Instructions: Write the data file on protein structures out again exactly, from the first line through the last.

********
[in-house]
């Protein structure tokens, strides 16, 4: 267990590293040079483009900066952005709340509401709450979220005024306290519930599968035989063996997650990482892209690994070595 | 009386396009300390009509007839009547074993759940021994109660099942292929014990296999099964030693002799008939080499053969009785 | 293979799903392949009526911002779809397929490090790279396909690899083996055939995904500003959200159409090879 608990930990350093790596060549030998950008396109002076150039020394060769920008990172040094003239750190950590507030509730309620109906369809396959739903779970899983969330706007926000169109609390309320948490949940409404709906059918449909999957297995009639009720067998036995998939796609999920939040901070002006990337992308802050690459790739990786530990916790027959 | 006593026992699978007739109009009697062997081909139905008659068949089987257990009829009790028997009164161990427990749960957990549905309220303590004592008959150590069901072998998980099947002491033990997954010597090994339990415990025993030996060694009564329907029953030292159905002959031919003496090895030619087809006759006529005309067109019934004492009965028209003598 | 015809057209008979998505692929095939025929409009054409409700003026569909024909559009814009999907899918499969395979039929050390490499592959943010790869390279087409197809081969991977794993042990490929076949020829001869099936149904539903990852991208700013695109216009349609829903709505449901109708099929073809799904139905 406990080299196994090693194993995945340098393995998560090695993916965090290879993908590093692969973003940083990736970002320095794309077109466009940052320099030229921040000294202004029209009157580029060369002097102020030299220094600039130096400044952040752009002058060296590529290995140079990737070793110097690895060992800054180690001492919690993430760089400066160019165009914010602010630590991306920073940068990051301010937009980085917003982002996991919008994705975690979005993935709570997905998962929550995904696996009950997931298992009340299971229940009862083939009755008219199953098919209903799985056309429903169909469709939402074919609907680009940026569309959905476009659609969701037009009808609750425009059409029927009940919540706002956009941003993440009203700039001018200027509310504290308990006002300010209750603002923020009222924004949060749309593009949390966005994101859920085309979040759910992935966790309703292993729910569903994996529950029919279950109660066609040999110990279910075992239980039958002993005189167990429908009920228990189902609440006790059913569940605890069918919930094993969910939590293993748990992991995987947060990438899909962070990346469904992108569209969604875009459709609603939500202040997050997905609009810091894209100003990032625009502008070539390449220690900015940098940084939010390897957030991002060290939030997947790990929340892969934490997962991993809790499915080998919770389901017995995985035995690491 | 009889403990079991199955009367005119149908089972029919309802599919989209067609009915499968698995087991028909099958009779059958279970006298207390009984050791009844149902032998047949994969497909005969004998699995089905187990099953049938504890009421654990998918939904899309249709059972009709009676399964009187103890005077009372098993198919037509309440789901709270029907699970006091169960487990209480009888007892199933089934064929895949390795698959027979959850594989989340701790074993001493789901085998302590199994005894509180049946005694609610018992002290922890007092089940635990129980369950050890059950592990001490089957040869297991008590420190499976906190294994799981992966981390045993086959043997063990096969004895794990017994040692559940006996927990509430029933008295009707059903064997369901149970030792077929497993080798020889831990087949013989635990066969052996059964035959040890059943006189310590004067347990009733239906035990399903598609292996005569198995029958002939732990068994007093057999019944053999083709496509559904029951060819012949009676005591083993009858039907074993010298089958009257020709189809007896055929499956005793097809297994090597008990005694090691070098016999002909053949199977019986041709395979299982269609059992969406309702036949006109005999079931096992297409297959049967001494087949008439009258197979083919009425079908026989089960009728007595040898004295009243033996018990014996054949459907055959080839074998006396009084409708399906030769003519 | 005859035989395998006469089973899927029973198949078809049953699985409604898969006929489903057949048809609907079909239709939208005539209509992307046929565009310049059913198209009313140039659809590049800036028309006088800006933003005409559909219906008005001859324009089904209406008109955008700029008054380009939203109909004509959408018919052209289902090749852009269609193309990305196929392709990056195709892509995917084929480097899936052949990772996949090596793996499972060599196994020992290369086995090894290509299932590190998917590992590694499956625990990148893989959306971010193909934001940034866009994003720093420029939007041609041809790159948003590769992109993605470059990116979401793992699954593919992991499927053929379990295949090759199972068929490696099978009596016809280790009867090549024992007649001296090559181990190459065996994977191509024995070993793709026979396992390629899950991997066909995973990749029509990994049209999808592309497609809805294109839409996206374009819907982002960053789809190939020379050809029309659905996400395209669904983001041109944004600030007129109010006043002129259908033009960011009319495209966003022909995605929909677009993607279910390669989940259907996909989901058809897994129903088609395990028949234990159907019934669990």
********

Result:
[in-house]
């Protein structure tokens, strides 16, 4: 267990590293040079483009900066952005709340509401709450979220005024306290519930599968035989063996997650990482892209690994070595 | 009386396009300390009509007839009547074993759940021994109660099942292929014990296999099964030693002799008939080499053969009785 | 293979799903392949009526911002779809397929490090790279396909690899083996055939995904500003959200159409090879 608990930990350093790596060549030998950008396109002076150039020394060769920008990172040094003239750190950590507030509730309620109906369809396959739903779970899983969330706007926000169109609390309320948490949940409404709906059918449909999957297995009639009720067998036995998939796609999920939040901070002006990337992308802050690459790739990786530990916790027959 | 006593026992699978007739109009009697062997081909139905008659068949089987257990009829009790028997009164161990427990749960957990549905309220303590004592008959150590069901072998998980099947002491033990997954010597090994339990415990025993030996060694009564329907029953030292159905002959031919003496090895030619087809006759006529005309067109019934004492009965028209003598 | 015809057209008979998505692929095939025929409009054409409700003026569909024909559009814009999907899918499969395979039929050390490499592959943010790869390279087409197809081969991977794993042990490929076949020829001869099936149904539903990852991208700013695109216009349609829903709505449901109708099929073809799904139905 406990080299196994090693194993995945340098393995998560090695993916965090290879993908590093692969973003940083990736970002320095794309077109466009940052320099030229921040000294202004029209009157580029060369002097102020030299220094600039130096400044952040752009002058060296590529290995140079990737070793110097690895060992800054180690001492919690993430760089400066160019165009914010602010630590991306920073940068990051301010937009980085917003982002996991919008994705975690979005993935709570997905998962929550995904696996009950997931298992009340299971229940009862083939009755008219199953098919209903799985056309429903169909469709939402074919609907680009940026569309959905476009659609969701037009009808609750425009059409029927009940919540706002956009941003993440009203700039001018200027509310504290308990006002300010209750603002923020009222924004949060749309593009949390966005994101859920085309979040759910992935966790309703292993729910569903994996529950029919279950109660066609040999110990279910075992239980039958002993005189167990429908009920228990189902609440006790059913569940605890069918919930094993969910939590293993748990992991995987947060990438899909962070990346469904992108569209969604875009459709609603939500202040997050997905609009810091894209100003990032625009502008070539390449220690900015940098940084939010390897957030991002060290939030997947790990929340892969934490997962991993809790499915080998919770389901017995995985035995690491 | 009889403990079991199955009367005119149908089972029919309802599919989209067609009915499968698995087991028909099958009779059958279970006298207390009984050791009844149902032998047949994969497909005969004998699995089905187990099953049938504890009421654990998918939904899309249709059972009709009676399964009187103890005077009372098993198919037509309440789901709270029907699970006091169960487990209480009888007892199933089934064929895949390795698959027979959850594989989340701790074993001493789901085998302590199994005894509180049946005694609610018992002290922890007092089940635990129980369950050890059950592990001490089957040869297991008590420190499976906190294994799981992966981390045993086959043997063990096969004895794990017994040692559940006996927990509430029933008295009707059903064997369901149970030792077929497993080798020889831990087949013989635990066969052996059964035959040890059943006189310590004067347990009733239906035990399903598609292996005569198995029958002939732990068994007093057999019944053999083709496509559904029951060819012949009676005591083993009858039907074993010298089958009257020709189809007896055929499956005793097809297994090597008990005694090691070098016999002909053949199977019986041709395979299982269609059992969406309702036949006109005999079931096992297409297959049967001494087949008439009258197979083919009425079908026989089960009728007595040898004295009243033996018990014996054949459907055959080839074998006396009084409708399906030769003519 | 005859035989395998006469089973899927029973198949078809049953699985409604898969006929489903057949048809609907079909239709939208005539209509992307046929565009310049059913198209009313140039659809590049800036028309006088800006933003005409559909219906008005001859324009089904209406008109955008700029008054380009939203109909004509959408018919052209289902090749852009269609193309990305196929392709990056195709892509995917084929480097899936052949990772996949090596793996499972060599196994020992290369086995090894290509299932590190998917590992590694499956625990990148893989959306971010193909934001940034866009994003720093420029939007041609041809790159948003590769992109993605470059990116979401793992699954593919992991499927053929379990295949090759199972068929490696099978009596016809280790009867090549024992007649001296090559181990190459065996994977191509024995070993793709026979396992390629899950991997066909995973990749029509990994049209999808592309497609809805294109839409996206374009819907982002960053789809190939020379050809029309659905996400395209669904983001041109944004600030007129109010006043002129259908033009960011009319495209966003022909995605929909677009993607279910390669989940259907996909989901058809897994129903088609395990028949234990159907019934669990």